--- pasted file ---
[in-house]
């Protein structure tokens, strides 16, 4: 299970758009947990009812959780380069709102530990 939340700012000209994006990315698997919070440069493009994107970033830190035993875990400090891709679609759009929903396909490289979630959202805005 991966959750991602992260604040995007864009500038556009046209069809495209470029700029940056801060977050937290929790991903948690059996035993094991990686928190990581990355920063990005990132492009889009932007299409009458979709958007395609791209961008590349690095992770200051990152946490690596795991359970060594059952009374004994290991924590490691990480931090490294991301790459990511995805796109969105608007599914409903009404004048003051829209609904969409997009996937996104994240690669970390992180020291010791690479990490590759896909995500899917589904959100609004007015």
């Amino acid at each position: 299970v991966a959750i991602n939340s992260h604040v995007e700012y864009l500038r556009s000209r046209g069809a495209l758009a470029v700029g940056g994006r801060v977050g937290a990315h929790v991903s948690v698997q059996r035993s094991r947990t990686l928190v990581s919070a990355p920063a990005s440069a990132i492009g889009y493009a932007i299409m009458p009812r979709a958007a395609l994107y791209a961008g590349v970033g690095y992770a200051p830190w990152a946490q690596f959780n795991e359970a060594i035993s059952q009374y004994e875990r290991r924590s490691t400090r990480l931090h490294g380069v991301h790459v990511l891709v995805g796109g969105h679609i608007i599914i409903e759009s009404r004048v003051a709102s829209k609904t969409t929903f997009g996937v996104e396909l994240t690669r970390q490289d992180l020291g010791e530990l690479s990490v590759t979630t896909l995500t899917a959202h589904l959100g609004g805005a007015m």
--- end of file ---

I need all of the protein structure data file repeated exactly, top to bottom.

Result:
[in-house]
């Protein structure tokens, strides 16, 4: 299970758009947990009812959780380069709102530990 939340700012000209994006990315698997919070440069493009994107970033830190035993875990400090891709679609759009929903396909490289979630959202805005 991966959750991602992260604040995007864009500038556009046209069809495209470029700029940056801060977050937290929790991903948690059996035993094991990686928190990581990355920063990005990132492009889009932007299409009458979709958007395609791209961008590349690095992770200051990152946490690596795991359970060594059952009374004994290991924590490691990480931090490294991301790459990511995805796109969105608007599914409903009404004048003051829209609904969409997009996937996104994240690669970390992180020291010791690479990490590759896909995500899917589904959100609004007015």
């Amino acid at each position: 299970v991966a959750i991602n939340s992260h604040v995007e700012y864009l500038r556009s000209r046209g069809a495209l758009a470029v700029g940056g994006r801060v977050g937290a990315h929790v991903s948690v698997q059996r035993s094991r947990t990686l928190v990581s919070a990355p920063a990005s440069a990132i492009g889009y493009a932007i299409m009458p009812r979709a958007a395609l994107y791209a961008g590349v970033g690095y992770a200051p830190w990152a946490q690596f959780n795991e359970a060594i035993s059952q009374y004994e875990r290991r924590s490691t400090r990480l931090h490294g380069v991301h790459v990511l891709v995805g796109g969105h679609i608007i599914i409903e759009s009404r004048v003051a709102s829209k609904t969409t929903f997009g996937v996104e396909l994240t690669r970390q490289d992180l020291g010791e530990l690479s990490v590759t979630t896909l995500t899917a959202h589904l959100g609004g805005a007015m």